Saturday, January 18, 2014

Why kids don't graduate college #hashtag

I read this article from the Fiscal Times. It's not the most credible source, but it was interesting to consider the reasons behind students failing to graduate from college.

One of the reasons that students fail to graduate from college, in four years, is that they start off behind. They spend their first year of college taking remedial classes which do not count towards graduation. This is something that I hope to prevent (that's my job from here on out).

Another reason that students do not graduate in four years is that they are balancing a work and school schedule. I am of two minds on this. On the one hand, working during college is great, it helps reduce the debt load carried by students. On the other hand, working during college probably isn't worthwhile. In the long run, it probably costs students money.

I did this calculation a few years back. For almost all students, it does not make sense to have a summer job. They would have saved money, just by looking at the tuition spent, by taking more classes at the community college instead of working for the summer (this is assuming students move 'home' for the summer). As an upperclassman, it makes sense to take summer classes, too. The average starting salary for a college graduate is around $44,000. So, graduating a year early has the potential to be worth $44,000 (at least). It's risky, but for most students, it would probably make sense to rack up a load of student loan debt (and maybe even credit card debt, crazy as that sounds) if it means graduating a year early.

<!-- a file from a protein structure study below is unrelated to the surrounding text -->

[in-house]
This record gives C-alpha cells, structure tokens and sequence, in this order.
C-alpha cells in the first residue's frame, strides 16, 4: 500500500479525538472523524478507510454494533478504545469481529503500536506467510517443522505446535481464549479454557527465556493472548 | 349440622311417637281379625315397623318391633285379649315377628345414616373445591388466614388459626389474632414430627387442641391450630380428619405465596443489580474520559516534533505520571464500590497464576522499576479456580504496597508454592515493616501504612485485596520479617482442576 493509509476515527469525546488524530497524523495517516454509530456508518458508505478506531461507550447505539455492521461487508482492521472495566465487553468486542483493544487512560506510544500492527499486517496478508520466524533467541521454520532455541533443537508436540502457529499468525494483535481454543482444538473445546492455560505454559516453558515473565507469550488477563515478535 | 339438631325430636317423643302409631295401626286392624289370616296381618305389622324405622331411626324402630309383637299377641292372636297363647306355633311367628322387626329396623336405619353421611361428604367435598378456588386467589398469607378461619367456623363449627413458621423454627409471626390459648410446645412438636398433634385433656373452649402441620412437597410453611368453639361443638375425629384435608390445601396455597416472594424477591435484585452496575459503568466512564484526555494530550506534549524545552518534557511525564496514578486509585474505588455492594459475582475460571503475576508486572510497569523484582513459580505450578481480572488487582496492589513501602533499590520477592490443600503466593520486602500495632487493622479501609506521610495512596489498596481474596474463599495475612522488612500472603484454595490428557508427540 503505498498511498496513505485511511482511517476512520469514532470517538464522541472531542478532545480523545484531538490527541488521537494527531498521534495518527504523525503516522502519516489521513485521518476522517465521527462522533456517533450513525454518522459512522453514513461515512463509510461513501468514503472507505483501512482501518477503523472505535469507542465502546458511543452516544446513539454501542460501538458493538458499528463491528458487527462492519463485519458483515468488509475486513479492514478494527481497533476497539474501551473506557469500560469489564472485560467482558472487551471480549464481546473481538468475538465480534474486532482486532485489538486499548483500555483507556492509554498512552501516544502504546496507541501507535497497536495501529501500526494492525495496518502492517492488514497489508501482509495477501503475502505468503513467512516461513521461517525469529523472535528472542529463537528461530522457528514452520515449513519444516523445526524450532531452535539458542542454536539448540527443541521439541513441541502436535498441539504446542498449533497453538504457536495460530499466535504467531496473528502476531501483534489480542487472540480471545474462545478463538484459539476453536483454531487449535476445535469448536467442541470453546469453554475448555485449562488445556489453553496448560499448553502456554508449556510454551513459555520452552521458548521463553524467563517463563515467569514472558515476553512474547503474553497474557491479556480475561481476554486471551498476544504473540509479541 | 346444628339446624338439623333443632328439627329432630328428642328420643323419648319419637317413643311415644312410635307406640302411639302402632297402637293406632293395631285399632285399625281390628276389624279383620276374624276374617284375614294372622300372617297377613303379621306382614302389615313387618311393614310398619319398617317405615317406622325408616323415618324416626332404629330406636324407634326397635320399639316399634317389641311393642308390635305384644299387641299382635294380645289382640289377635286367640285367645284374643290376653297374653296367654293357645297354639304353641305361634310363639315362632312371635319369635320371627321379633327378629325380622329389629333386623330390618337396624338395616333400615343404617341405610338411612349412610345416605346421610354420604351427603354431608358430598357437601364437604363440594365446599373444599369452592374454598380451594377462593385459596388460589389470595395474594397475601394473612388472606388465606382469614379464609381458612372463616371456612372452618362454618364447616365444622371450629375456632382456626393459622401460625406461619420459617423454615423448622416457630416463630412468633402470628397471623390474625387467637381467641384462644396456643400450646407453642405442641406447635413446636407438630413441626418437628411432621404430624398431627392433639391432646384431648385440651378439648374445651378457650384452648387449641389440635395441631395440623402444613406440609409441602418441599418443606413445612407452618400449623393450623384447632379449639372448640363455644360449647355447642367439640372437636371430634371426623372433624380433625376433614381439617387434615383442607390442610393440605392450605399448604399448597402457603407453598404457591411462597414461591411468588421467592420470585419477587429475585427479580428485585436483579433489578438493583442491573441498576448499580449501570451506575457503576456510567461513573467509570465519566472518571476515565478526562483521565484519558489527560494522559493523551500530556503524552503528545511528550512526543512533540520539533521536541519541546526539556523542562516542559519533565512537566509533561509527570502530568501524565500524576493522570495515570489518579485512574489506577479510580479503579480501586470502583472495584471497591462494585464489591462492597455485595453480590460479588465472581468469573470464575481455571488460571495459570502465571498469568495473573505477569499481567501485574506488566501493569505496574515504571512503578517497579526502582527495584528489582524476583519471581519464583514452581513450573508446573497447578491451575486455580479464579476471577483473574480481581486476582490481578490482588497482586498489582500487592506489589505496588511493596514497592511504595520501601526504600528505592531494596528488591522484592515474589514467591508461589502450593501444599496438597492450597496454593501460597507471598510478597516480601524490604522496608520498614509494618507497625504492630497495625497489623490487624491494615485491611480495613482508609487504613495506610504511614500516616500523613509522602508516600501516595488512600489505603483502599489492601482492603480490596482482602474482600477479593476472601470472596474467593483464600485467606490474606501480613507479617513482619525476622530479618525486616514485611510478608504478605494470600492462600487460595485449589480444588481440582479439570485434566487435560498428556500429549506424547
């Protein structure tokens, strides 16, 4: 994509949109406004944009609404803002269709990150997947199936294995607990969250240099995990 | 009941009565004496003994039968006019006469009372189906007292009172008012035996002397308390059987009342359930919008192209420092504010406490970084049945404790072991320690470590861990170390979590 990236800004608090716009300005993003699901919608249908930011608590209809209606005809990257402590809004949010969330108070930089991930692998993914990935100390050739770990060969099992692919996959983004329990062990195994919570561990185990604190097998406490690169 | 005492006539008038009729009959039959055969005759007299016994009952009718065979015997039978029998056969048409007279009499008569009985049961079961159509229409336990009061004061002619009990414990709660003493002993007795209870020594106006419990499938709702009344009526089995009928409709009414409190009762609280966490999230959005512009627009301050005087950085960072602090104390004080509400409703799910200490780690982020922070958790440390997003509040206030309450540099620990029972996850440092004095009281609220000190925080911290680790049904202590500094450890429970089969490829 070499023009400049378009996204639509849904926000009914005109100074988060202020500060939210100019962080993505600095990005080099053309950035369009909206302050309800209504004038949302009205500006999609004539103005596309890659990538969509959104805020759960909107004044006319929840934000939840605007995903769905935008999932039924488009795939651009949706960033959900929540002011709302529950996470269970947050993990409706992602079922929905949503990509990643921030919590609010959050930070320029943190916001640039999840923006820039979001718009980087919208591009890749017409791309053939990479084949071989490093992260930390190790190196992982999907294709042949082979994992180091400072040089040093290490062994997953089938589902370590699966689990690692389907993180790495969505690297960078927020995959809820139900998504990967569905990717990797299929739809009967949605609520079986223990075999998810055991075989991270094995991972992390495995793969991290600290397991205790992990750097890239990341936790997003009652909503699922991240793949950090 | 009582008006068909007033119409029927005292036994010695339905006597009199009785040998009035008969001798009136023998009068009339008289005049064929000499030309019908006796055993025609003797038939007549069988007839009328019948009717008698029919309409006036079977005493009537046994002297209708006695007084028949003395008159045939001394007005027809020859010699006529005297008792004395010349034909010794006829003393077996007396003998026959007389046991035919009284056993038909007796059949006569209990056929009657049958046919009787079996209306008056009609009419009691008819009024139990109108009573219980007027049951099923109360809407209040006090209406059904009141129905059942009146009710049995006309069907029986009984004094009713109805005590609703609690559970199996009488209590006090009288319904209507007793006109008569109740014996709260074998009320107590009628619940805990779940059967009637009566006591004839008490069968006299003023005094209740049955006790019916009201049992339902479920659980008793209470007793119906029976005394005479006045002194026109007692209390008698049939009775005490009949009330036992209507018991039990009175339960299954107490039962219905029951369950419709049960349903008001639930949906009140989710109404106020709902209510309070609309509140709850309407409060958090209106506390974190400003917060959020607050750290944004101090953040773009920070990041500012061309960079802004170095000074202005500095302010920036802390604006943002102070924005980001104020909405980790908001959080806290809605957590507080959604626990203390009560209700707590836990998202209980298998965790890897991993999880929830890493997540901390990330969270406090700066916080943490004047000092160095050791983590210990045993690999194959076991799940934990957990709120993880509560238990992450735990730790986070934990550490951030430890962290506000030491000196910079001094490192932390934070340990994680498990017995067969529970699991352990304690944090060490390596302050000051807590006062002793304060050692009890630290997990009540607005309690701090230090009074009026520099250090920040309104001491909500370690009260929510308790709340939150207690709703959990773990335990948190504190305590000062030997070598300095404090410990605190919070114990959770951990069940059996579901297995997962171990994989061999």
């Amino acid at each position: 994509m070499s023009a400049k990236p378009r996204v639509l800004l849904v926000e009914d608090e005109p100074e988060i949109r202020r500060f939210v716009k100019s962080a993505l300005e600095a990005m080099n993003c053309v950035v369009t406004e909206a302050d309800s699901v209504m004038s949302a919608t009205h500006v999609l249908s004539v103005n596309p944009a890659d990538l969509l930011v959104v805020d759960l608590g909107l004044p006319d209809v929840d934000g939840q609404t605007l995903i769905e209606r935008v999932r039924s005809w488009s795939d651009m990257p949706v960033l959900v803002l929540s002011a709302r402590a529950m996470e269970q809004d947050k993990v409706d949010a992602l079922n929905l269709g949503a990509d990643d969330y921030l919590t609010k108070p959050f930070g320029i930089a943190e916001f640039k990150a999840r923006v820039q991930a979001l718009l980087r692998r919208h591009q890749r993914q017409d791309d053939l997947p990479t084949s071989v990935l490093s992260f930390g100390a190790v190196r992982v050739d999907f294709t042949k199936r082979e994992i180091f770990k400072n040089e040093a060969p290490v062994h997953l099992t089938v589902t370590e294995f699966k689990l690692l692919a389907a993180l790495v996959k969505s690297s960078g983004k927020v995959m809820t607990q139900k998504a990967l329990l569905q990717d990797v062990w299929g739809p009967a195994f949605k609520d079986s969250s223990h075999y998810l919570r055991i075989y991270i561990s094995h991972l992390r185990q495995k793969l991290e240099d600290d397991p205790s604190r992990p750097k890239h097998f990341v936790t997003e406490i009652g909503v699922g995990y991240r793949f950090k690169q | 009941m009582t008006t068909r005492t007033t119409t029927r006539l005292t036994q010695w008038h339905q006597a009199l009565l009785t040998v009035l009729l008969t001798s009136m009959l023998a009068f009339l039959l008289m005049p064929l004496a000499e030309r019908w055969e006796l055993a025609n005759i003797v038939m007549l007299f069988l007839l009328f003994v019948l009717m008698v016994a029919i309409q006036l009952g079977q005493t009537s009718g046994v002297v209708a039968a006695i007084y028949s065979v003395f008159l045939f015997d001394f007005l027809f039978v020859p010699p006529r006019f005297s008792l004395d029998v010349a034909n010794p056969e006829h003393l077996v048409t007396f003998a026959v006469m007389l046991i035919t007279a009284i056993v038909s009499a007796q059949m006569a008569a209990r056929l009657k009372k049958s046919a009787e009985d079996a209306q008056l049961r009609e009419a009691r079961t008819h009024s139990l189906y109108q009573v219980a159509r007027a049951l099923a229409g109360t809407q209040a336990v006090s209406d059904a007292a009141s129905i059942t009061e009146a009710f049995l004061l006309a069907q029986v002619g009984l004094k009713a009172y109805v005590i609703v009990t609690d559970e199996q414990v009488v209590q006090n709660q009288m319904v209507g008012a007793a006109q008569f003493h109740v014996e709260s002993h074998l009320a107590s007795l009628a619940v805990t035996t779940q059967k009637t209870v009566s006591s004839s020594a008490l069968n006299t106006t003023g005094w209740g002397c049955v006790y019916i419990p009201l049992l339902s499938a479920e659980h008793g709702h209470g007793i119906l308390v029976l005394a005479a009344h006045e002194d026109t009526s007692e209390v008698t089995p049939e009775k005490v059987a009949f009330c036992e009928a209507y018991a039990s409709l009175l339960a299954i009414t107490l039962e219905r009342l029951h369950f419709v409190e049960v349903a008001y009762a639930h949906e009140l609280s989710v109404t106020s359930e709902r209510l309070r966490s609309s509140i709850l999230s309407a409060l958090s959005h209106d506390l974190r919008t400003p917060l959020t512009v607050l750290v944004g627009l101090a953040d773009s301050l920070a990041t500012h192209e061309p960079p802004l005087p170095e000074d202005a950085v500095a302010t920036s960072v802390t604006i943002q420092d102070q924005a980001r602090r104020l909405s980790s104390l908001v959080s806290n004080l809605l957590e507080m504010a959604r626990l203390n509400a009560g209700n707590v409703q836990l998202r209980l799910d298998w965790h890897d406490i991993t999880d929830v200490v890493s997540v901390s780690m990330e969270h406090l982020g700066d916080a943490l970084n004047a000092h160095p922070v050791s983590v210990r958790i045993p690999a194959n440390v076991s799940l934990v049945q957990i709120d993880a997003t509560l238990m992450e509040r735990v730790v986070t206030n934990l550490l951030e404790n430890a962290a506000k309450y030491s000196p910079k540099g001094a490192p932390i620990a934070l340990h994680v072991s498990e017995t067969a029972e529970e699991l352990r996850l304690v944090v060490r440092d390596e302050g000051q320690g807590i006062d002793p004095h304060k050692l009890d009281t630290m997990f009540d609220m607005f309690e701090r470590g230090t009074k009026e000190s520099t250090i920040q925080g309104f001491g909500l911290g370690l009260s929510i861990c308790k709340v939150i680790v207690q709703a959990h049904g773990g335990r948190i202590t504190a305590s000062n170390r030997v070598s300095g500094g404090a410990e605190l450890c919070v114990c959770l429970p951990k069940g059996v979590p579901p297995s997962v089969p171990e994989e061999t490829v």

Another unexpected reason that students don't graduate "on time" is that they end up with extra credits. The average college graduate ends up with sixteen extra credits (four or five superfluous classes). This was something that was partially true for me. I graduated with an extra six credits. Another issue for students is scheduling for classes. This has been something that has been true for me as a graduate student. I would have loved to have picked up a political science endorsement, but the two classes that I needed to take were only offered once a year during the morning. So, while it won't affect my graduation, I can imagine the issues surrounding finishing off those rarely offered graduation requirements.

I'll close with a fun fact: Only 1.5% of students graduate college in three years or so. Who are these freaks?

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